I’ll preface this post with a brief note that it was actually written several years ago, back in 2012. I set it aside at the time because it was so different from everything else I was writing, but I was reminded of it while re-reading Flannery O’Connor’s novel Wise Blood recently. The style is a bit different than what I generally use now, but I think there’s enough material here to be of interest that I’ve decided to finally publish it with only minor revisions.

I suspect that few would associate the word “grotesque” with Christian art. Though Medieval and Renaissance depictions of demons or hell were suitably horrifying, in most cases today “Christian” is often little more than a synonym for “family-friendly.” This is one reason I enjoy Flannery O’Connor’s short stories so much; her work is thoroughly Christian, yet it draws heavily from the gothic and outright grotesque style that I’ve always been drawn to.

Since the term “grotesque” is often used but seldom clearly defined beyond a synonym for something like “disgusting” a clear sense of this aesthetic is necessary for a meaningful discussion of her fiction. One study of the genre that I’ve found helpful is Wolfgang Kayser’s The Grotesque in Art and Literature. His book-length review of the history of the grotesque in the arts concludes that it has three primary elements common to almost all of the writers and artists who have employed the form. First, the grotesque represents the “estranged world,” second, it is “a play with the absurd,” finally, it is “an attempt to subdue the demonic aspects of the world.” Though the first two aspects are certainly applicable to O’Connor’s work, the last describes it best. Kayser wrote that a certain comfort is found in the grotesque, where “The darkness has been challenged…” In few of O’Connor’s stories is the “darkness,” the sinful or deformed aspect of human nature, really defeated, but it is at least discovered and some catharsis can be achieved from that alone.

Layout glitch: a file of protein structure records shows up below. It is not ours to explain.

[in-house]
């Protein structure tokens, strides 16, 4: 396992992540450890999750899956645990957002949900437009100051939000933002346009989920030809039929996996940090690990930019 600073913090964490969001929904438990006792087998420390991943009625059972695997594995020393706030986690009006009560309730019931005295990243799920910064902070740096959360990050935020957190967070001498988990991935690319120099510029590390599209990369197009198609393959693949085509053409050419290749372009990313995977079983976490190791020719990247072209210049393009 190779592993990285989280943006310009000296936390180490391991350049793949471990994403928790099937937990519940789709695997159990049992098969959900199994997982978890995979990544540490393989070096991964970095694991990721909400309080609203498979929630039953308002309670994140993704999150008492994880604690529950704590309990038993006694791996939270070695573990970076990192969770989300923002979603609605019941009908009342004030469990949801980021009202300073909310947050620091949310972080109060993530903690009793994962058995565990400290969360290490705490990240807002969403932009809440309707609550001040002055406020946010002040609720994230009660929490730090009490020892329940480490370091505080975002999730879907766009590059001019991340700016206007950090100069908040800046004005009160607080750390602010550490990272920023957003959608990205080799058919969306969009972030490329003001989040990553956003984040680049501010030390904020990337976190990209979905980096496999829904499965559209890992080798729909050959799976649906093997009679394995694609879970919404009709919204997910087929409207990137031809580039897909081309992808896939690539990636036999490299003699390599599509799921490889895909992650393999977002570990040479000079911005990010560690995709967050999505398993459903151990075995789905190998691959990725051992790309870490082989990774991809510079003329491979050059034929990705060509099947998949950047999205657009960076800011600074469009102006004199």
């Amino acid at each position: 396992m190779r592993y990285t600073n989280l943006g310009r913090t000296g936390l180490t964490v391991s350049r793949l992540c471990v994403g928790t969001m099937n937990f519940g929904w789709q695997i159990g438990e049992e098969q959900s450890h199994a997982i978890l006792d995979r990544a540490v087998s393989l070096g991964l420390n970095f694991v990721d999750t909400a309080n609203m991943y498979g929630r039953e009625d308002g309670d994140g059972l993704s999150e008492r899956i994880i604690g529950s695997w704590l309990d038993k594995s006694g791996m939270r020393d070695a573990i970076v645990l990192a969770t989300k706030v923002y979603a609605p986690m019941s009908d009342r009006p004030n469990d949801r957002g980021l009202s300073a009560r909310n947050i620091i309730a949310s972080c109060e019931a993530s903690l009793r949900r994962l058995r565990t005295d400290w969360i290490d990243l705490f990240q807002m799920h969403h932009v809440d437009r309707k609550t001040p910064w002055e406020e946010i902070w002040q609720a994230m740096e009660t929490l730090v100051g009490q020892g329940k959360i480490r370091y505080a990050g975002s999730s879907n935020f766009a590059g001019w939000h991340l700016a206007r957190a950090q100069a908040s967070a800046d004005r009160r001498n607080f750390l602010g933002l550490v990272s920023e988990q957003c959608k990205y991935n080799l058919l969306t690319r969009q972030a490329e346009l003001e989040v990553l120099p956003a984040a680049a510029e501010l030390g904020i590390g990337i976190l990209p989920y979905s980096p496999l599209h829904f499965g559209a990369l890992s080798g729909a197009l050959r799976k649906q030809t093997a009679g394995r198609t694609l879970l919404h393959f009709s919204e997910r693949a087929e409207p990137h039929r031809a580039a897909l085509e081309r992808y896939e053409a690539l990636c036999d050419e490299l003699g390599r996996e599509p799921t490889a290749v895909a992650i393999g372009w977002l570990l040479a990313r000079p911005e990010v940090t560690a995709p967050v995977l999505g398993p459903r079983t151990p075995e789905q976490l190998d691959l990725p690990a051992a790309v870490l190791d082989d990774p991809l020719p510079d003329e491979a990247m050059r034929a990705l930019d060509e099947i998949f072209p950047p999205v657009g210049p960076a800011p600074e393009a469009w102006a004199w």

O’Connor, though, also had her own ideas on what constitutes the grotesque. She does not write about freaks and the repulsive just for the sake of sensationalism. There is a purpose behind them, and that purpose can best be found by reference to her Catholic beliefs, because the characters she creates are not grotesque just because they are physically or spiritually ugly, but because they deviate from a natural order. Though they are freaks, O’Connor also knew that most of her readership would not find them so, or at least not for the reasons she did; therefore, she exaggerated their faults all the more, and used violence to shock her audience out of complacency. She once wrote, “to the hard of hearing you shout, and for the almost-blind you draw large and startling figures.” To illustrate, let’s take a look at three of her short stories, “Good Country People,” “Revelation,” and “A Good Man is Hard to Find.”…

Read More Of an Estranged World: Flannery O’Connor and the Grotesque


As we return to serial experiments lain, the voice-over for Layer 07: Society tells us, “Just between you and me, let me tell you what’s happening, what’s beginning to take place in our society without you ever even being vaguely conscious of it.” In this episode, we’re introduced to Nezumi and his rad portable computer, as well as a few of the Knights. Alice talks to Lain on the school rooftop, again about her social withdrawal. The MIBs take Lain to a Tachibana General Laboratories office; they have a discussion about the Wired and he questions Lain about her identity.